Clegg joins Miliband in supporting state-backed press regulation

Cameron is left as the only one of the three main party leaders opposed to statutory underpinning of the new system.

Delivering his own separate Commons statement, Nick Clegg has just joined Ed Miliband in supporting state-backed regulation of the press, the central recommendation of the Leveson report. Clegg argued that changing the law was "the only way to give us all the assurance that the new regulator isn’t just independent for a few months or years, but is independent for good."

The Deputy PM said that he had concerns about the proposed changes to data protection law and the suggestion that Ofcom should independently verify the new press regulator, but otherwise welcomed Leveson's recommendations as "proportionate and workable". He rejected the claim, made by Cameron, that state involvement would blur the line between politicians and the media, arguing that the line had already been blurred under the current system of self-regulation.

Clegg concluded:

We mustn’t now prevaricate. I – like many people – am impatient for reform. And, bluntly, nothing I have seen so far in this debate suggests to me we will find a better solution than the one which has been proposed. Nor do I draw any hope from the repeated failure of pure self-regulation that we’ve seen over the last 60 years.

This leaves Cameron as the only one of the three main party leaders opposed to statutory underpinning of the new regulatory system. Should Ed Miliband succeed in forcing a vote on the Leveson report, there is now a chance that Cameron will be defeated. In addition to most Labour and Liberal Democrat MPs, more than 70 Conservative MPs have publicly declared their support for state-backed regulation.

Nick Clegg said that "changing the law" was only the way to ensure the new press regulator is independent. Photograph: Getty Images.

George Eaton is political editor of the New Statesman.

Photo: Getty
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PMQs review: Jeremy Corbyn prompts Tory outrage as he blames Grenfell Tower fire on austerity

To Conservative cries of "shame on you!", the Labour leader warned that "we all pay a price in public safety" for spending cuts.

A fortnight after the Grenfell Tower fire erupted, the tragedy continues to cast a shadow over British politics. Rather than probing Theresa May on the DUP deal, Jeremy Corbyn asked a series of forensic questions on the incident, in which at least 79 people are confirmed to have died.

In the first PMQs of the new parliament, May revealed that the number of buildings that had failed fire safety tests had risen to 120 (a 100 per cent failure rate) and that the cladding used on Grenfell Tower was "non-compliant" with building regulations (Corbyn had asked whether it was "legal").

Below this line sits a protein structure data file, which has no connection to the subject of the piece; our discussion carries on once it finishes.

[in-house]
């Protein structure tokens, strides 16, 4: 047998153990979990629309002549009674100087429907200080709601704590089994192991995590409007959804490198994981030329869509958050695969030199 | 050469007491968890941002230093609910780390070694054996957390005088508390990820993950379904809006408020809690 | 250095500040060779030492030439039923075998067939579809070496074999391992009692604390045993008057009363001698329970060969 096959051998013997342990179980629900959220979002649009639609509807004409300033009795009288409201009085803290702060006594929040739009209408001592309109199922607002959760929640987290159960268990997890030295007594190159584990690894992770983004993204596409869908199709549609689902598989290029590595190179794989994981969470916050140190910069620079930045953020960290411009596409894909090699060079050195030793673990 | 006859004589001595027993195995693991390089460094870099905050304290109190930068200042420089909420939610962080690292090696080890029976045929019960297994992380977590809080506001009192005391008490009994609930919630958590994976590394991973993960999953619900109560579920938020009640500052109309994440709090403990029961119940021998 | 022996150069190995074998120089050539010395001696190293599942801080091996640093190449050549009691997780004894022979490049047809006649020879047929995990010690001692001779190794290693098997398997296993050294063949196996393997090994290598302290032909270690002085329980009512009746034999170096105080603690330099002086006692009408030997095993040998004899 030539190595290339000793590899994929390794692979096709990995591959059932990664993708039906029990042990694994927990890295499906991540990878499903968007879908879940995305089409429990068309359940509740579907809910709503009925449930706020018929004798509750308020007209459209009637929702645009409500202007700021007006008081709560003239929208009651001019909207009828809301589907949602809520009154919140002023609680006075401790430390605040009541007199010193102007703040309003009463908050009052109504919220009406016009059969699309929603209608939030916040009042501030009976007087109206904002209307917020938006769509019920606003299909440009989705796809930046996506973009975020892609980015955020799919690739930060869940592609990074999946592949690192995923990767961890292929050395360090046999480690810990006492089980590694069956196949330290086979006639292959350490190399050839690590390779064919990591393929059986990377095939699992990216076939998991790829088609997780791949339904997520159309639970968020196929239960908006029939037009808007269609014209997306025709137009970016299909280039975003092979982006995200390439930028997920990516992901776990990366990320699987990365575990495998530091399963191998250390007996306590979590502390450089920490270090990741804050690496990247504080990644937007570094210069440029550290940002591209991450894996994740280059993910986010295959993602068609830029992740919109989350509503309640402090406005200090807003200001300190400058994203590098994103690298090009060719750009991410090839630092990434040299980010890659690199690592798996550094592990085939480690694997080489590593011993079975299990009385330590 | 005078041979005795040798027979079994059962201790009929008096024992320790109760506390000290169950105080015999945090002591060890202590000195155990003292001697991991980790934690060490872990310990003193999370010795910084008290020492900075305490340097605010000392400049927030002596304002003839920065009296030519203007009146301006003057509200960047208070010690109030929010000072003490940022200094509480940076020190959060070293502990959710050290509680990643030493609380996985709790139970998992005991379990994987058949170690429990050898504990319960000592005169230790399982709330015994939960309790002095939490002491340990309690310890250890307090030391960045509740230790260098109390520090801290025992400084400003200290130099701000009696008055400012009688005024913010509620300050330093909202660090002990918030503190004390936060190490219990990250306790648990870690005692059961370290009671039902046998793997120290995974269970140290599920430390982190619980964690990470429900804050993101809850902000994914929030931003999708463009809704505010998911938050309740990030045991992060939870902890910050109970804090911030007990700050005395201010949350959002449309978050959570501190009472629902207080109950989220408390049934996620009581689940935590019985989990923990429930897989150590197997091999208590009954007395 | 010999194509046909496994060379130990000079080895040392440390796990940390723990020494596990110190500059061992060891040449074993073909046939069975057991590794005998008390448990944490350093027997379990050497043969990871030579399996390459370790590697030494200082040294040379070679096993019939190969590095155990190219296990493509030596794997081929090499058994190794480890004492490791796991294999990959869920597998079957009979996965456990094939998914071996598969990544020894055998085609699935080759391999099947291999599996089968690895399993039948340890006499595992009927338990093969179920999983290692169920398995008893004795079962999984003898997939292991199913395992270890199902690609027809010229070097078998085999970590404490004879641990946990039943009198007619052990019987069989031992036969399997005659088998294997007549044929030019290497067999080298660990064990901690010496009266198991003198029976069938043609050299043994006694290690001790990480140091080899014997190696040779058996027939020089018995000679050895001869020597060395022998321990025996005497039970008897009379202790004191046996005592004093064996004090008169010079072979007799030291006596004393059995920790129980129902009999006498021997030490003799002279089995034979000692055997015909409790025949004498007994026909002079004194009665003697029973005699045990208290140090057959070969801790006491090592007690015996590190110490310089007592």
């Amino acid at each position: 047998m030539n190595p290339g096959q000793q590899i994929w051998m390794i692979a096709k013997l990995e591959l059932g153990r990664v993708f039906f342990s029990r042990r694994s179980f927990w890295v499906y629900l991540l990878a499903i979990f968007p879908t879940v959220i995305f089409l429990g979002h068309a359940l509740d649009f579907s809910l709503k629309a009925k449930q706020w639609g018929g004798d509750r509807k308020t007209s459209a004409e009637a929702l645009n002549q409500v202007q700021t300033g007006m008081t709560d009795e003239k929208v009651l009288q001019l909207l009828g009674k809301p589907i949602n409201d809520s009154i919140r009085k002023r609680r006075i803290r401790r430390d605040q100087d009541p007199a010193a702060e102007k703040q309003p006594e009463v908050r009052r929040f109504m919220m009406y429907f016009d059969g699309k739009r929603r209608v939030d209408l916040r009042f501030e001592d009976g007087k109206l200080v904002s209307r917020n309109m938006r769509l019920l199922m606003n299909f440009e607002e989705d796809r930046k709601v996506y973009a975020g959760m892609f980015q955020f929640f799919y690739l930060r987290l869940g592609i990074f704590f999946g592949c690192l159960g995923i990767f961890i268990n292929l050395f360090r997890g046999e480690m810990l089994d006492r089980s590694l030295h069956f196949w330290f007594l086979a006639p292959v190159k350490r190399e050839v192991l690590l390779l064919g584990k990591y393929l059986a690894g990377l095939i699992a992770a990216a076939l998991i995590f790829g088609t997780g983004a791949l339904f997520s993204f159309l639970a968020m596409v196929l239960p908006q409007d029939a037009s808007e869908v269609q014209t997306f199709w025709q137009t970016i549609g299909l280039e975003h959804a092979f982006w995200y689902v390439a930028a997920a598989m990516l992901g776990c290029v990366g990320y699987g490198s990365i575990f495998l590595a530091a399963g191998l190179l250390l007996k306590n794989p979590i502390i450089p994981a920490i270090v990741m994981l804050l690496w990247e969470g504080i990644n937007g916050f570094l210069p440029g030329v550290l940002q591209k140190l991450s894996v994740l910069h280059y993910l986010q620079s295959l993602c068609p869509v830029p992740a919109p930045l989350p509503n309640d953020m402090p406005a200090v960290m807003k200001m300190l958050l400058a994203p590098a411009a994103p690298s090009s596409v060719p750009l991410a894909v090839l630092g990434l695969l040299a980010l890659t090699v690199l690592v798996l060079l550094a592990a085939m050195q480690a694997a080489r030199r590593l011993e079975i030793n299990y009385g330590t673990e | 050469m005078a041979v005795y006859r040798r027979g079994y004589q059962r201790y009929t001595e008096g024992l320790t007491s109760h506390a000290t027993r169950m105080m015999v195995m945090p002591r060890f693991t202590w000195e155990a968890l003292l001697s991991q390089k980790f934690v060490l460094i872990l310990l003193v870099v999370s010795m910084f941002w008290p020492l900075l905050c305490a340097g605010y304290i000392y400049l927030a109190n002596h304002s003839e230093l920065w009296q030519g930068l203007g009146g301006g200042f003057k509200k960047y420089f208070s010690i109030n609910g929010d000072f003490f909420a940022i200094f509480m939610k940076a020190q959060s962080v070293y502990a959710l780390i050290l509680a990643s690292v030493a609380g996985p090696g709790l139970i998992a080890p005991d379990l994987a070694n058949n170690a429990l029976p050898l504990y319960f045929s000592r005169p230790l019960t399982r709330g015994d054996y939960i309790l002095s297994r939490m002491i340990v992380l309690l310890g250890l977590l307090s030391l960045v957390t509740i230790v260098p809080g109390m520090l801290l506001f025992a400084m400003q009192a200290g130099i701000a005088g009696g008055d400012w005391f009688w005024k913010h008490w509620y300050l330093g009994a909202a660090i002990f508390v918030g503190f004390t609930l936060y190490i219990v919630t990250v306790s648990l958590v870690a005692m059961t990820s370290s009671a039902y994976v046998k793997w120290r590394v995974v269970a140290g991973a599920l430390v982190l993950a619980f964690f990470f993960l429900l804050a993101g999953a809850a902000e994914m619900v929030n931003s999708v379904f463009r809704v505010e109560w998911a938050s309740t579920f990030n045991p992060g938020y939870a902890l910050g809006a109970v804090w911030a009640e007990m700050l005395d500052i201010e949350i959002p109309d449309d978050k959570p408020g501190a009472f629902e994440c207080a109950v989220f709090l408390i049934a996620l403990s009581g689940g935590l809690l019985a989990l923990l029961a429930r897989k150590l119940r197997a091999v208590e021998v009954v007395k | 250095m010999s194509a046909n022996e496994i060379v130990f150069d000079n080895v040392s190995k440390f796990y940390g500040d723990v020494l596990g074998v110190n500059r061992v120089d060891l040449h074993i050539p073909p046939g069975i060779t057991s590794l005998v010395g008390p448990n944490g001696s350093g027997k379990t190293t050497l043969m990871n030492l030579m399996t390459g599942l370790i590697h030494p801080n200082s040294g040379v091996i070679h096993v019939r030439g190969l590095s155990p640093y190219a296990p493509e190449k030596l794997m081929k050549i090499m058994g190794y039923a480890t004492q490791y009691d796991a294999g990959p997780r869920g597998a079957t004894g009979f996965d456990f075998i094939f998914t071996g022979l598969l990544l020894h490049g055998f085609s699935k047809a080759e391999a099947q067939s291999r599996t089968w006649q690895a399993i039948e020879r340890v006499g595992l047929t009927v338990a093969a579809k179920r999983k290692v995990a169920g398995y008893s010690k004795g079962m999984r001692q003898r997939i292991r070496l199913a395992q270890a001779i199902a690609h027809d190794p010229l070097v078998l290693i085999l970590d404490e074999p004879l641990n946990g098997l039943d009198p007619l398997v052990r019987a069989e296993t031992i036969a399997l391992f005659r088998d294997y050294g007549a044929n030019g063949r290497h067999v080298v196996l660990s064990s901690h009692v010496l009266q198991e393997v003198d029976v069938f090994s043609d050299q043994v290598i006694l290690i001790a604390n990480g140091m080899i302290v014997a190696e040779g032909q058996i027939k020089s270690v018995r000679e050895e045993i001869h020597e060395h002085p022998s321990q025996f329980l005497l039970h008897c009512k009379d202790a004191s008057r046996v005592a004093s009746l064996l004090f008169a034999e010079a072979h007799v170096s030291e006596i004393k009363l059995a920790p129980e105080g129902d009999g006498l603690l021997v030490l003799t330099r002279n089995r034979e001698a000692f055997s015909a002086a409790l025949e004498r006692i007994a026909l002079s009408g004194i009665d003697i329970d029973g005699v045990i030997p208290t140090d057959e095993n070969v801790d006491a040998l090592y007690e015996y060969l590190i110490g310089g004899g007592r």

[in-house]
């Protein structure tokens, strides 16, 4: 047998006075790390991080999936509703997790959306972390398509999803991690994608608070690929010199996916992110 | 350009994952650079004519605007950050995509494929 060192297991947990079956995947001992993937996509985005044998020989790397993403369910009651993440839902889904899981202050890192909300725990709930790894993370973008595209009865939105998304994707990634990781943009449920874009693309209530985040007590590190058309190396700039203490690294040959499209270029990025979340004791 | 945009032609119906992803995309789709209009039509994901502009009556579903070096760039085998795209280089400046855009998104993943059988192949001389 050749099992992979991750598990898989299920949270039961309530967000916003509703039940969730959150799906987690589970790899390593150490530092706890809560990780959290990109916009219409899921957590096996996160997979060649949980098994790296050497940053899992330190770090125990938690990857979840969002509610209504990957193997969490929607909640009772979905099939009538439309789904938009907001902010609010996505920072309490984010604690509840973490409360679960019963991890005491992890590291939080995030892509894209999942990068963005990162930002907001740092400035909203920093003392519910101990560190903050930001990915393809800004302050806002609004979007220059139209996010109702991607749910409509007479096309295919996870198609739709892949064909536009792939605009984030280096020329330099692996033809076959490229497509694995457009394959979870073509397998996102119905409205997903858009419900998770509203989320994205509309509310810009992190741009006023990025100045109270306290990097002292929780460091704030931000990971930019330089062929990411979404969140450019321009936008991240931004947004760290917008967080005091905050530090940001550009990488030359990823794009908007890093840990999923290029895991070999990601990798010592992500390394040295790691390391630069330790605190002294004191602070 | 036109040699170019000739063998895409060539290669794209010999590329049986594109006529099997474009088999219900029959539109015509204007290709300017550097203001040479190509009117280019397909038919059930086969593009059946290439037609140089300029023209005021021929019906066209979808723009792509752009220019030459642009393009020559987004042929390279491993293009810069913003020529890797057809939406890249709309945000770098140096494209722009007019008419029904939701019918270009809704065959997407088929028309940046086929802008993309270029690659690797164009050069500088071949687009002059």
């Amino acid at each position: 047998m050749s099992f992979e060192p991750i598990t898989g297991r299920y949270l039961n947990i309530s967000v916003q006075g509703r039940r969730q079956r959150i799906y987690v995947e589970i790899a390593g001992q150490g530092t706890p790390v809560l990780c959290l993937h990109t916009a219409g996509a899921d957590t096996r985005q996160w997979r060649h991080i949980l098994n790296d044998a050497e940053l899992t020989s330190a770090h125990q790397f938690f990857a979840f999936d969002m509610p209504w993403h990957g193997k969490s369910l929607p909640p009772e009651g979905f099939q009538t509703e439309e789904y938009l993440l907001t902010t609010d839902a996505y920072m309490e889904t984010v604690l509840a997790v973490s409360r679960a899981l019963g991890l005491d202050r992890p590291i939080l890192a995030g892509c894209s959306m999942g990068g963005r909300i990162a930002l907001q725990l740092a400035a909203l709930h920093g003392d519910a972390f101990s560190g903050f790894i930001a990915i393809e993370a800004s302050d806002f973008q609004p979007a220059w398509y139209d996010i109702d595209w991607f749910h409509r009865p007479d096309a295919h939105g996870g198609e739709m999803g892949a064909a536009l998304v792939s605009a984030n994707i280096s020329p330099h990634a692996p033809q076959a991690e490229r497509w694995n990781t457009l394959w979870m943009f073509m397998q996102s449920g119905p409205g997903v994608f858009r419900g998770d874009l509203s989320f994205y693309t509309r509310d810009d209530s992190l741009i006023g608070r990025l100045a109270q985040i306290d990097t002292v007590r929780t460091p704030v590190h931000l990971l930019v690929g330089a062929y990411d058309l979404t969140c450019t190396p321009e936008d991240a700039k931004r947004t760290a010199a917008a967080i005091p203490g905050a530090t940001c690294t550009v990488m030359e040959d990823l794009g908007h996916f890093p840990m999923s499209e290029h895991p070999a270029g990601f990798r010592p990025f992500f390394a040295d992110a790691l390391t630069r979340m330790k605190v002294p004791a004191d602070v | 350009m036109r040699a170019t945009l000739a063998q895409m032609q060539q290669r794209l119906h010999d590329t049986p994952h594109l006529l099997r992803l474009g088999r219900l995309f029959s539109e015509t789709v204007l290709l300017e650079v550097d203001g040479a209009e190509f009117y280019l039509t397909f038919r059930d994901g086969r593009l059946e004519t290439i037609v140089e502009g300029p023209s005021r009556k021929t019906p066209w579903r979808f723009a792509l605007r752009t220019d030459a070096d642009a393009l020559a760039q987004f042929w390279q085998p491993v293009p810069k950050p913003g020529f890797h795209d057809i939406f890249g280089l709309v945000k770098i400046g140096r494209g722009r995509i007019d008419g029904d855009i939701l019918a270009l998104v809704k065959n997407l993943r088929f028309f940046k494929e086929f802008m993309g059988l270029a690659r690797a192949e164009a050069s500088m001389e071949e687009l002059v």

After several factual questions, the Labour leader rose to his political argument. To cries of "shame on you!" from Tory MPs, he warned that local authority cuts of 40 per cent meant "we all pay a price in public safety". Corbyn added: “What the tragedy of Grenfell Tower has exposed is the disastrous effects of austerity. The disregard for working-class communities, the terrible consequences of deregulation and cutting corners." Corbyn noted that 11,000 firefighters had been cut and that the public sector pay cap (which Labour has tabled a Queen's Speech amendment against) was hindering recruitment. "This disaster must be a wake-up call," he concluded.

But May, who fared better than many expected, had a ready retort. "The cladding of tower blocks did not start under this government, it did not start under the previous coalition governments, the cladding of tower blocks began under the Blair government," she said. “In 2005 it was a Labour government that introduced the regulatory reform fire safety order which changed the requirements to inspect a building on fire safety from the local fire authority to a 'responsible person'." In this regard, however, Corbyn's lack of frontbench experience is a virtue – no action by the last Labour government can be pinned on him. 

Whether or not the Conservatives accept the link between Grenfell and austerity, their reluctance to defend continued cuts shows an awareness of how politically vulnerable they have become (No10 has announced that the public sector pay cap is under review).

Though Tory MP Philip Davies accused May of having an "aversion" to policies "that might be popular with the public" (he demanded the abolition of the 0.7 per cent foreign aid target), there was little dissent from the backbenches – reflecting the new consensus that the Prime Minister is safe (in the absence of an attractive alternative).

And May, whose jokes sometimes fall painfully flat, was able to accuse Corbyn of saying "one thing to the many and another thing to the few" in reference to his alleged Trident comments to Glastonbury festival founder Michael Eavis. But the Labour leader, no longer looking fearfully over his shoulder, displayed his increased authority today. Though the Conservatives may jeer him, the lingering fear in Tory minds is that they and the country are on divergent paths. 

George Eaton is political editor of the New Statesman.

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